Side: Salad with Italian Dressing
“Ah, I see, needed a break. Well, your order will be ready in 15 minutes.”
“Good to see you too.”
Pasta: Cavatappi with Alfredo Sauce
Side: Salad with Italian Dressing
They say absence from Olive Garden makes the heart grow fonder. Or healthier. I forget. Probably both. In any case, it’s been awhile. A week and a half, in fact, since I’ve used my Pasta Pass. I’ve been busy working on non-pasta based writing projects. But people are clamoring for more pasta posts. Okay, not really, but still. Gotta give the people what they want.
So Friday night, while everyone else was out having fun, going to Halloween parties, being a normal weekend-enjoying human, I was ordering take-out for one from Olive Garden. I looked at the menu and decided to get Cavatappi, the only pasta I had yet to try. But before that came the important step of Googling “wtf is cavatappi.” I saw that it was spiral shaped pasta and looked kind of whimsical and fun. I was eating Olive Garden by myself on a Friday, I’ll take whatever fun I can get.
For pasta sauce, I got alfredo. It had been a long week, I deserved something rich and creamy and decadent. For my side order, I got salad, just to balance out the decadence with some vegetables. My order decided, I looked at my Olive Garden fridge magnet (Pasta Pass affords you such things) which had the phone number for the Glendale location. No, I do not have it on speed dial, and no, I do not have it memorized. Soon.
“Hi, thank you for calling Olive Garden. This is Stacey, how can I help you?”
It was Stacey, the Olive Garden server who I had seen nightly and formed a nice rapport with. We had a good thing going for awhile, seeing each other every night. Bantering about all the pasta I was eating, talking about other people with a Pasta Pass. She even met my mom.
But I hadn’t seen her in a couple weeks. I started eating at different times, often getting lunch instead of dinner, and for the past week and a half, not even going at all. I hoped it wouldn’t be awkward.
“Thomas? Hey! I haven’t seen you in awhile…”
I wanted to tell her that I got swamped with work. That I had to focus on other writing projects. That I went into a medically-induced pasta coma and just woke up. That I just needed some space. It’s not you, it’s me.
“Yeah, I’ve been busy. I needed a break.”
“Ah, I see, needed a break. Well, your order will be ready in 15 minutes.”
She could see through my bullshit. She sees right through me, Stacey. She knows me too well. You weren’t busy asshole, you just didn’t want to come. And it’s true. I can always get take out from Olive Garden, nobody’s too busy for that. I just didn’t want to.
I pulled into the garage and parked in my usual spot. The 10 minute take-out-only spot. It was always empty. I bet only other Pasta Passers park there. Who gets take-out from BJ’s or Islands or Olive Garden? The only reason you go to these places is to share huge plates of food with other people who also want a brownie the size of a pizza.
I walked in, got my ticket validated, and sat at the bar. I saw Stacey walk toward me with my huge Nordstrom bag of food. She had the same cheery smile, but her hair was different. When did she get her hair done? Had it been that long? I wondered what else I missed in the last week and a half. She handed me my food.
“Hi Thomas! Good to see you again.”
“Good to see you too.”
It really was good to see her. And I was actually excited to eat this weird spiral pasta slathered in kinda gross alfredo sauce. I got home and quickly started my Friday night feast. In the 5 minutes it took to get back to Atwater, it was already lukewarm. Oh how I’ve missed you, Olive Garden.
I don’t know if it was the pasta hiatus or it was the long week I had or if the kitchen was just on their game that night, but the cavatappi was good! It was cooked well, not overdone like the usual Pasta Bowl pasta, and there was a good amount of alfredo sauce which was, of course, pretty salty, but sort of all worked. I could see myself pairing it with a nice box of wine.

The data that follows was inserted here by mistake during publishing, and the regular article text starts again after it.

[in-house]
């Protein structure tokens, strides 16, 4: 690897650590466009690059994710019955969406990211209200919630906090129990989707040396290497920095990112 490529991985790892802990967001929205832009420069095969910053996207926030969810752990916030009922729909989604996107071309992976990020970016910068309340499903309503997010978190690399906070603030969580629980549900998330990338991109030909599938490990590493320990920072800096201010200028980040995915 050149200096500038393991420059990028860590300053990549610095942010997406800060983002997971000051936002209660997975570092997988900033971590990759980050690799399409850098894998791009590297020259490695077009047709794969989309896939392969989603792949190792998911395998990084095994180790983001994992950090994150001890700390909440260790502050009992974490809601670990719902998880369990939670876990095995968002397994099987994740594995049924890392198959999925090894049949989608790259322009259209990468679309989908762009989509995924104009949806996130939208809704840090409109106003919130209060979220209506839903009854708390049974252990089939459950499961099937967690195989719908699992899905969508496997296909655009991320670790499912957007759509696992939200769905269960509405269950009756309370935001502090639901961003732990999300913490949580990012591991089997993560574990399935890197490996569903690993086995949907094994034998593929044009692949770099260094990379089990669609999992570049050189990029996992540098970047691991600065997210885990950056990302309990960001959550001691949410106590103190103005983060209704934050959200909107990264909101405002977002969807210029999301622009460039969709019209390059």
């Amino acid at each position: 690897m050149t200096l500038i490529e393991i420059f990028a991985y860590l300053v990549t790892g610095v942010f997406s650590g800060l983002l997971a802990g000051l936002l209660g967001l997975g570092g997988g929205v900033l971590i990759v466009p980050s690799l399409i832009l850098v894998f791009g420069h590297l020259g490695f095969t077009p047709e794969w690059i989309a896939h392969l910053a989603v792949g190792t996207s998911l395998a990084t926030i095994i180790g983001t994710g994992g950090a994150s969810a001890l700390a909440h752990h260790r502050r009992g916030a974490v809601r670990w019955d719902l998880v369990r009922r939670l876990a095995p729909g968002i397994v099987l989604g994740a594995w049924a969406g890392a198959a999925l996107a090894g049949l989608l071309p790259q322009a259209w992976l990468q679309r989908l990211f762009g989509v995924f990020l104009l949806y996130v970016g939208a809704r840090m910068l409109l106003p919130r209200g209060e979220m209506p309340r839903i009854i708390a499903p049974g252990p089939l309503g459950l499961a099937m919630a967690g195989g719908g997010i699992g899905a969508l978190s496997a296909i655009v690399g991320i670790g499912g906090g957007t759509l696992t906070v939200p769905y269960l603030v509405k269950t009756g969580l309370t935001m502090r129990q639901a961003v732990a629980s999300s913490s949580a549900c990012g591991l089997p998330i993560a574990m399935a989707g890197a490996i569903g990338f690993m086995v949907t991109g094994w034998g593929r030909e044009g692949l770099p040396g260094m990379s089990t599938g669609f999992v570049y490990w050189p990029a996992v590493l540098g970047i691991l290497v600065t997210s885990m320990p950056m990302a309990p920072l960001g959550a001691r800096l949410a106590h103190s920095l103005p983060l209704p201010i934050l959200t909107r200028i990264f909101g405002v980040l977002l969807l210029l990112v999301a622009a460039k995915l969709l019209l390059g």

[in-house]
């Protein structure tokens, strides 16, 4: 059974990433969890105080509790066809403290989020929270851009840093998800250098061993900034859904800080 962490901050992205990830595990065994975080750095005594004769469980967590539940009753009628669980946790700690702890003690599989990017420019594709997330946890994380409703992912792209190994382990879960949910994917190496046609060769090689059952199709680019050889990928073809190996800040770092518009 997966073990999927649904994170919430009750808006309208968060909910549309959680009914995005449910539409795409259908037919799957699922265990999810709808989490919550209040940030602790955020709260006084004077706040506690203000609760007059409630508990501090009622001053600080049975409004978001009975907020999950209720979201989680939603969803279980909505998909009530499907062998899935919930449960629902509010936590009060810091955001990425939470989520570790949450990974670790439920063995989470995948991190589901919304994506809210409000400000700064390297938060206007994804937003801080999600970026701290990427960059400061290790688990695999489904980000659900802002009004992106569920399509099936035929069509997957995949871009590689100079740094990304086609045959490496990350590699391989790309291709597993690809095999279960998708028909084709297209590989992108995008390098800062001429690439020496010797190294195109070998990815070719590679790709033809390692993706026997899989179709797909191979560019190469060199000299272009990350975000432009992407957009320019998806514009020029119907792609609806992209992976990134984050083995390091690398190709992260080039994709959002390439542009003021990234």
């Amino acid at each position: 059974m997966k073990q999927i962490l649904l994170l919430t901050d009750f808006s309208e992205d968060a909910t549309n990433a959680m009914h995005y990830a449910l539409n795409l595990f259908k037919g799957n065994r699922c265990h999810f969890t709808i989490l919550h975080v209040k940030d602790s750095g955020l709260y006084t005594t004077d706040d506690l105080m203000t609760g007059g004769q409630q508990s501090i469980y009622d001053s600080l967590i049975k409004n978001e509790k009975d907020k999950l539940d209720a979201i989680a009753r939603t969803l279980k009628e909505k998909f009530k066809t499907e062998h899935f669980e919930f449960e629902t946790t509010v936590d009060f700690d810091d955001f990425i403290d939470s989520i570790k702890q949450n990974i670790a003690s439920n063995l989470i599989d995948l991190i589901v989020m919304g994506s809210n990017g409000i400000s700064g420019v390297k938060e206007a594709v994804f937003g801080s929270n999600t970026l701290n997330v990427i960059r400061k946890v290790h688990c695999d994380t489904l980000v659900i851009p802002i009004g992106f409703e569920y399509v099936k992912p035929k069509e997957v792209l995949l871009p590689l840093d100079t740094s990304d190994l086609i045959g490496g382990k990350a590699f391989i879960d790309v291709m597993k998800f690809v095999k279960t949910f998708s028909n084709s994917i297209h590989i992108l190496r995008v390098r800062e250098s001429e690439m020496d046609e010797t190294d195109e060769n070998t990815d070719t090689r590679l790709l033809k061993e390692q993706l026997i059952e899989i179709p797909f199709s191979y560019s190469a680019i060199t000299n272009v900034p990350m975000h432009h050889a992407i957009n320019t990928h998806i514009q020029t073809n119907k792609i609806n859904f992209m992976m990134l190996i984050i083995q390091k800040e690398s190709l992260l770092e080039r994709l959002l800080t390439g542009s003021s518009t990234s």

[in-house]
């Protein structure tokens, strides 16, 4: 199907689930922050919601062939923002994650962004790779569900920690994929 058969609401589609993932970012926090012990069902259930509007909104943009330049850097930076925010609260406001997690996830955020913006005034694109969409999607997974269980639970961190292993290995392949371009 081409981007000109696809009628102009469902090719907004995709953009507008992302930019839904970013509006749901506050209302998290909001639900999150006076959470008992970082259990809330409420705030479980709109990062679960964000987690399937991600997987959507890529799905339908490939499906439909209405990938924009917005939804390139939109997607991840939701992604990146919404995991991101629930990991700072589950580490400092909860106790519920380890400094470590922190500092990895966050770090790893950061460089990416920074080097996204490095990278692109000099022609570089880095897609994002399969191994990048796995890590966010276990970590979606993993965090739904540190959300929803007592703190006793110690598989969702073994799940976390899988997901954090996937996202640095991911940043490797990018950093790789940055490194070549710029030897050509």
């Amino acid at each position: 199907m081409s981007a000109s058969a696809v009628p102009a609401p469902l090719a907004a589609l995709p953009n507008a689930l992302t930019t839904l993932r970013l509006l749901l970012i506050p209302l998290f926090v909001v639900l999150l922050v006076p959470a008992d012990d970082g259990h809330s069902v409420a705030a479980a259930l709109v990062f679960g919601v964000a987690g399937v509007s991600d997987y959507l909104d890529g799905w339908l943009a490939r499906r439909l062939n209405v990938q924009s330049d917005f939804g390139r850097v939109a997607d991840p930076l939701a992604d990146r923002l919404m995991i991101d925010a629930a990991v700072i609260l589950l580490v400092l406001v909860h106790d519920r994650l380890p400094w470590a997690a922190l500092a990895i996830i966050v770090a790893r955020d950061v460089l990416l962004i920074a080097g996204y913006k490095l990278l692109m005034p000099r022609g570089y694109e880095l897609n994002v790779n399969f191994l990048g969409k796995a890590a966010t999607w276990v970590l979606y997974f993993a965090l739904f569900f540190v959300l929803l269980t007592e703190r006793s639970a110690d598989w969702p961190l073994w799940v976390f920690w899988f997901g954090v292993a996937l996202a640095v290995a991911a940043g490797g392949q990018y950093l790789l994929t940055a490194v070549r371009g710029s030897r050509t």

The salad was good as always. The other night, I saw that they sell Olive Garden Italian Dressing at Ralphs and I would totally buy it if I didn’t already have an unlimited supply. The breadsticks were reliably awful, but I was digging the pasta so much that I almost finished an entire breadstick! Almost.
It was exactly what I needed. I got to see my old friend Stacey, try cavatappi for the first time, and eat a refreshing salad. Will I get sick of Olive Garden again? Of course. Am I already sick of it? Highly likely. But, I went to bed with a pasta coma. Not bad for a Friday night.
Pasta: Spicy Three Meat Spaghetti with Italian Sausage
Side: Zuppa Toscana Soup
It was 10am and I was sipping on the finest Pacific Roast Kirkland has to offer when I saw that I had a new comment on my blog. It was a producer from NPR asking if I wanted to be interviewed for Weekend Edition Sunday. Still half-asleep, I replied: sure, why not.
A day later, I was at a voiceover studio in Burbank. I was impressed. I thought they'd just get me on a landline, but shelling out the dough for studio time? This was legit. I walked inside where a mousy receptionist greeted me and told me to take a seat in the waiting area. On the wall were hundreds of framed pictures of celebrities who had come in to record.
Morgan Freeman. Martin Short. Denis Leary. Voices you hear in countless movies and TV shows and commercials. And now, I was there to talk about Olive Garden.
The engineer came and led me into the recording studio. He asked what I was here for and I said I was getting interviewed about the Pasta Pass. "The what?" I explained the specifics. Seven weeks of pasta. Hundred bucks. And now, an interview with NPR. "Wow... alright." Wow, alright indeed.
I sat in the recording booth and put on my head phones. After a few minutes, the NPR producer called in from Washington DC. She asked me to introduce myself. “My name is Thomas Reyes, I’m from Los Angeles, and I’m a TV writer.”
She asked some basic questions… why I got the Pasta Pass. What my friends think. How I felt after 2 weeks of Pasta Pass. I told her I felt sluggish after the first few days, but I balanced it out with somewhat healthy food and exercise. Said my friends were fascinated by it, and wanted to go with me to different Olive Gardens. That I got the pass on a lark, a fun little experience I could write about.
Then she got to the juicy stuff. The stuff that might get me in trouble. “What do you think of the food? Do you even like Olive Garden?” I was honest. No, I didn’t like the food very much. A few things were decent. The Spicy Three Meat Sauce. I liked the salad. Some of the soups. But for the most part, I’m not a fan.
“Would you go back after the Pasta Pass is over? Would you eat at Olive Garden?” I thought about it for a second… “No. I’ll need a break. Maybe in another ten years.” The producer laughed. I immediately regretted saying it, but I had been eating pasta for the past two weeks, what else was I going to say? My love for Olive Garden has only gotten stronger?